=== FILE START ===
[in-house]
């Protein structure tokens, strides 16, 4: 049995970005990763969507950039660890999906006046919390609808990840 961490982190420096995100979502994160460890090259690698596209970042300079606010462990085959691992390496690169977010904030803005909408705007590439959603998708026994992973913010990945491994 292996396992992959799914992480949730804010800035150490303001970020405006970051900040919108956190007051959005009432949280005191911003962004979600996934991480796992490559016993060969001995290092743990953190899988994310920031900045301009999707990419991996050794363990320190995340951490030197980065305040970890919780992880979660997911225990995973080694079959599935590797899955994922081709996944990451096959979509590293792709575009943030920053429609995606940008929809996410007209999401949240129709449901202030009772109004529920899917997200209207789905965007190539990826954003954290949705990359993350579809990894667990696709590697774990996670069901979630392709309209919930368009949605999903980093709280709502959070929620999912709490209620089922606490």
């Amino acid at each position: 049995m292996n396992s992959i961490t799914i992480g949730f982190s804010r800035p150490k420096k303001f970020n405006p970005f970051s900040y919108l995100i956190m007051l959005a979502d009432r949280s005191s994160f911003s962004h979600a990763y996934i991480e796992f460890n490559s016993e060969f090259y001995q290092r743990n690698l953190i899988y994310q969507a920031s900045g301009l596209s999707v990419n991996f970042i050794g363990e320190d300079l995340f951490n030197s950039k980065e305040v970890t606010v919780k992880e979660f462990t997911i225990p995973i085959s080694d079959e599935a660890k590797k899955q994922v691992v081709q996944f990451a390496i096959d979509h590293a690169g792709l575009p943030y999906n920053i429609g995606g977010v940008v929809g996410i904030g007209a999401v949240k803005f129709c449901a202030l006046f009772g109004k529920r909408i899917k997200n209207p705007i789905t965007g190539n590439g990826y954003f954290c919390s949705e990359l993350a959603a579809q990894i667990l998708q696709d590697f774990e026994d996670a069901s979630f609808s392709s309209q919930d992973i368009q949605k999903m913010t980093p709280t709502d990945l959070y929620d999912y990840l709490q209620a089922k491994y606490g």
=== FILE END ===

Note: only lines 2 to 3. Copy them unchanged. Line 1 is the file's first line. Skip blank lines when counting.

């Protein structure tokens, strides 16, 4: 049995970005990763969507950039660890999906006046919390609808990840 961490982190420096995100979502994160460890090259690698596209970042300079606010462990085959691992390496690169977010904030803005909408705007590439959603998708026994992973913010990945491994 292996396992992959799914992480949730804010800035150490303001970020405006970051900040919108956190007051959005009432949280005191911003962004979600996934991480796992490559016993060969001995290092743990953190899988994310920031900045301009999707990419991996050794363990320190995340951490030197980065305040970890919780992880979660997911225990995973080694079959599935590797899955994922081709996944990451096959979509590293792709575009943030920053429609995606940008929809996410007209999401949240129709449901202030009772109004529920899917997200209207789905965007190539990826954003954290949705990359993350579809990894667990696709590697774990996670069901979630392709309209919930368009949605999903980093709280709502959070929620999912709490209620089922606490």
């Amino acid at each position: 049995m292996n396992s992959i961490t799914i992480g949730f982190s804010r800035p150490k420096k303001f970020n405006p970005f970051s900040y919108l995100i956190m007051l959005a979502d009432r949280s005191s994160f911003s962004h979600a990763y996934i991480e796992f460890n490559s016993e060969f090259y001995q290092r743990n690698l953190i899988y994310q969507a920031s900045g301009l596209s999707v990419n991996f970042i050794g363990e320190d300079l995340f951490n030197s950039k980065e305040v970890t606010v919780k992880e979660f462990t997911i225990p995973i085959s080694d079959e599935a660890k590797k899955q994922v691992v081709q996944f990451a390496i096959d979509h590293a690169g792709l575009p943030y999906n920053i429609g995606g977010v940008v929809g996410i904030g007209a999401v949240k803005f129709c449901a202030l006046f009772g109004k529920r909408i899917k997200n209207p705007i789905t965007g190539n590439g990826y954003f954290c919390s949705e990359l993350a959603a579809q990894i667990l998708q696709d590697f774990e026994d996670a069901s979630f609808s392709s309209q919930d992973i368009q949605k999903m913010t980093p709280t709502d990945l959070y929620d999912y990840l709490q209620a089922k491994y606490g």